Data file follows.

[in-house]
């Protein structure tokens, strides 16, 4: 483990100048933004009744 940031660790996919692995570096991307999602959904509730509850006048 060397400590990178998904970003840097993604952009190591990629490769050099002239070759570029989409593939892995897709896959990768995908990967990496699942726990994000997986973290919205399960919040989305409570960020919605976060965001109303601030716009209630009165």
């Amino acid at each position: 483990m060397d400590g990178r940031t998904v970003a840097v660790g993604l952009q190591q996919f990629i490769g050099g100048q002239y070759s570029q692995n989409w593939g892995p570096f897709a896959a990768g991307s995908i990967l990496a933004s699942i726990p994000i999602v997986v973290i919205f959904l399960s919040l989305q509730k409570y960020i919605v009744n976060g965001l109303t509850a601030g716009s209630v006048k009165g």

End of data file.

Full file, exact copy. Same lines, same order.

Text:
[in-house]
């Protein structure tokens, strides 16, 4: 483990100048933004009744 940031660790996919692995570096991307999602959904509730509850006048 060397400590990178998904970003840097993604952009190591990629490769050099002239070759570029989409593939892995897709896959990768995908990967990496699942726990994000997986973290919205399960919040989305409570960020919605976060965001109303601030716009209630009165």
């Amino acid at each position: 483990m060397d400590g990178r940031t998904v970003a840097v660790g993604l952009q190591q996919f990629i490769g050099g100048q002239y070759s570029q692995n989409w593939g892995p570096f897709a896959a990768g991307s995908i990967l990496a933004s699942i726990p994000i999602v997986v973290i919205f959904l399960s919040l989305q509730k409570y960020i919605v009744n976060g965001l109303t509850a601030g716009s209630v006048k009165g």